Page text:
The F-14 was an accident prone aircraft. I recall reading an interview of a US Carrier Captain saying that the ship left for a tour of duty knowing definitely that at least one of the flight crew would not return. 160 were lost to accidents as per my Auntie Wiki

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Re: China Military Watch - Jan 11, 2011

Postby Singha » 29 May 2012 06:43

one issue maybe was the manual takeoff with hands on stick. they changed that in F-18 which has auto takeoff with hands off stick.
also the engines of F-14 were considered underpowered and not that great. some proposal to reengine them with F-15 engines got canned due to cost/time reasons.

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Re: China Military Watch - Jan 11, 2011

Postby Paul » 31 May 2012 21:52

Dick Cheney as Def sec in GW-I adminsitration (1991) was intrumental in retiring the F14 Tomcat and let the Hornet rule the carrier decks.

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Re: China Military Watch - Jan 11, 2011

Postby srai » 02 Jun 2012 09:48

NRao wrote:See from about 15 secs to about 24: http://www.youtube.com/watch?v=AFk7kEQ5tVo

There is another vid where they test launching 4 aircrafts, could not find it this time around.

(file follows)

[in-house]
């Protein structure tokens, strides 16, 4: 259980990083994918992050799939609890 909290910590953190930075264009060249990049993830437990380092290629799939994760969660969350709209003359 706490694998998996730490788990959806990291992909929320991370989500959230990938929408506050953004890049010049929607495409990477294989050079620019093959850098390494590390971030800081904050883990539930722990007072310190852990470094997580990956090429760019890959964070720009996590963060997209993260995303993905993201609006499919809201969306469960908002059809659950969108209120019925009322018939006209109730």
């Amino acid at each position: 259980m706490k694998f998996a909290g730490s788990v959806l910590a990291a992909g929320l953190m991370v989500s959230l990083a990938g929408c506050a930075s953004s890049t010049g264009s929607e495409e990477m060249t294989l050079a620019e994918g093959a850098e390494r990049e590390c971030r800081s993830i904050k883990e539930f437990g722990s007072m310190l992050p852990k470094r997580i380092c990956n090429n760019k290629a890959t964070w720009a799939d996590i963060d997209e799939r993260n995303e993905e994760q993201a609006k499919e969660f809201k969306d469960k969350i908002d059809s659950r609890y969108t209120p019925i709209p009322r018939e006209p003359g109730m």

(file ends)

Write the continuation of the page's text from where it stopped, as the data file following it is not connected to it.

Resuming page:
However, launching so many, so quickly seems sexy.

One 'lil problem: recovery. You launch 12 aircrafts and most will come back around the same time and there is just one recovery option.

...


Check this out about Rafale on how the French employed them from their carrier to assist in aircraft recovery.

Rafale Fox 3 N15 - Operation HARMATTAN

...
Usually, two of the ten Rafales onboard the carrier were configured as buddy-buddy tankers, each with an in-flight refuelling pod under the centreline pylon and two to four drop tanks under the wings. One of them was systematically launched prior to any recovery cycle, ready to give away fuel to any fighter which might have encountered difficul- ties when attempting to trap back onboard the carrier. Another one was ready to be catapulted away, should the situation have got worse.

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Re: China Military Watch - Jan 11, 2011

Postby Kanishka » 02 Jun 2012 14:54

Chinese military spending a 'threat': Japan

Japan on Saturday expressed concern over what it called a lack of transparency in China's massive defence spending, saying the secrecy posed a "threat" to Tokyo.

China's military budget jumped 11.2 percent year on year to $106 billion in 2012, a rise that has caused unease around the region and especially in Tokyo, Japan's Parliamentary Senior Vice-Minister of Defense Shu Watanabe said.

"There is expansion of the military budget and that is not transparent," he told defence chiefs and senior officials attending an Asia security summit, the Shangri-La Dialogue, in Singapore.

Because of the lack of transparency, Japan is in the dark about the details of China's military spending, he said.